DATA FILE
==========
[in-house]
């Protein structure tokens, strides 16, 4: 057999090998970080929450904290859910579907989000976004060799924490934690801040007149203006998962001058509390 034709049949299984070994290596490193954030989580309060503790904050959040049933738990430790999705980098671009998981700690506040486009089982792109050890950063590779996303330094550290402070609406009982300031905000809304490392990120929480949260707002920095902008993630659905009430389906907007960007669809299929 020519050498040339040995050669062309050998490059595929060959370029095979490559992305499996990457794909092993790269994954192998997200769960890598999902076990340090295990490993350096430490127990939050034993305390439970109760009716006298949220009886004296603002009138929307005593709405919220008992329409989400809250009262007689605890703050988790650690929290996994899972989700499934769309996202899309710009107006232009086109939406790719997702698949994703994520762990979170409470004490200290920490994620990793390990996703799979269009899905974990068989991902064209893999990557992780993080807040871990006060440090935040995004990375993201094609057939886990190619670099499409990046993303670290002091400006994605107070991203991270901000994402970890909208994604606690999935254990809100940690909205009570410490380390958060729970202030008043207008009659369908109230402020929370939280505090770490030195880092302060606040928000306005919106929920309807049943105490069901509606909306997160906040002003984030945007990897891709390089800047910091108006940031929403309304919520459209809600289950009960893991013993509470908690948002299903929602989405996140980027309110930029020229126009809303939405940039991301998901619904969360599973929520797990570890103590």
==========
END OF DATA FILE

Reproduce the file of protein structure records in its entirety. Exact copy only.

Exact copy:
[in-house]
């Protein structure tokens, strides 16, 4: 057999090998970080929450904290859910579907989000976004060799924490934690801040007149203006998962001058509390 034709049949299984070994290596490193954030989580309060503790904050959040049933738990430790999705980098671009998981700690506040486009089982792109050890950063590779996303330094550290402070609406009982300031905000809304490392990120929480949260707002920095902008993630659905009430389906907007960007669809299929 020519050498040339040995050669062309050998490059595929060959370029095979490559992305499996990457794909092993790269994954192998997200769960890598999902076990340090295990490993350096430490127990939050034993305390439970109760009716006298949220009886004296603002009138929307005593709405919220008992329409989400809250009262007689605890703050988790650690929290996994899972989700499934769309996202899309710009107006232009086109939406790719997702698949994703994520762990979170409470004490200290920490994620990793390990996703799979269009899905974990068989991902064209893999990557992780993080807040871990006060440090935040995004990375993201094609057939886990190619670099499409990046993303670290002091400006994605107070991203991270901000994402970890909208994604606690999935254990809100940690909205009570410490380390958060729970202030008043207008009659369908109230402020929370939280505090770490030195880092302060606040928000306005919106929920309807049943105490069901509606909306997160906040002003984030945007990897891709390089800047910091108006940031929403309304919520459209809600289950009960893991013993509470908690948002299903929602989405996140980027309110930029020229126009809303939405940039991301998901619904969360599973929520797990570890103590």